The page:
Would a diagnosis of depression really help? And medication? Would they change her perceptions and help her see life more positively?

Possibly, but what then about her social exclusion and loneliness? Shouldn’t these also have a primary role in her therapy?

The answer came in employing a practice developed by narrative therapists, such as Michael White and Steve Madigan. These therapists position themselves as the mediator between the individual and the community, rather than as a professional replacement for missing supportive relationships.

We worked together to uncover times in her life where she had stood up to “the depression” or “hopelessness” she felt, occasions where she was demonstrating resilience, creativity and optimism.

I then asked her to tell me who she thought would be the least surprised to see her resisting “the depression” at the moment. She nominated a few people, from her family, volunteer work, and prior school years.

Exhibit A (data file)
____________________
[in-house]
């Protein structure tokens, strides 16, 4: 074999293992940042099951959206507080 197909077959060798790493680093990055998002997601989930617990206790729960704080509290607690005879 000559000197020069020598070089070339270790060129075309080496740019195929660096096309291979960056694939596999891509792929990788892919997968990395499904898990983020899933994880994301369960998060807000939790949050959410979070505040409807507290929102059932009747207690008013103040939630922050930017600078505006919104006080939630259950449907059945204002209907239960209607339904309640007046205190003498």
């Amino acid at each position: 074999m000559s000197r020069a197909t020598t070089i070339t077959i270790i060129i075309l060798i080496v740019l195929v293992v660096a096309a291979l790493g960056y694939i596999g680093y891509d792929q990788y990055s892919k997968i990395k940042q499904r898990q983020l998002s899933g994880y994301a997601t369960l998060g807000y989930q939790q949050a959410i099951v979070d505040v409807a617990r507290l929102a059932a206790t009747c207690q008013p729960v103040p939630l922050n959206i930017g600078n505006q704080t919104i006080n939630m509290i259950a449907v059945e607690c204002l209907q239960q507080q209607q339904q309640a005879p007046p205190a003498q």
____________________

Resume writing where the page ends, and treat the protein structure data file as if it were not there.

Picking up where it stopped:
We worked on developing a team of people who would drop in occasionally and attend therapy, witnessing her growing strength and helping her remember empowered moments from her past.

The walls of the therapy room where broken down and therapy became about social inclusion and community-based healing.

Embedding the subject

For Kenneth Gergen, the idea that we even have our own individual identity and emotions is problematic. Is there really a blob of jelly inside us we can call the self? Are our emotions really hanging around somewhere underneath our liver?

Gergen suggests that these things only make sense within relationships. Is it possible, for example, to be sad or angry without it being about or at someone? Have we simply used language to make all our insides up when they don’t really exist?

These ideas are gaining momentum in cutting-edge clinical psychology for young people. There are a number of emerging therapies, including multi-systemic and multidimensional therapy and the Open Dialogue approach.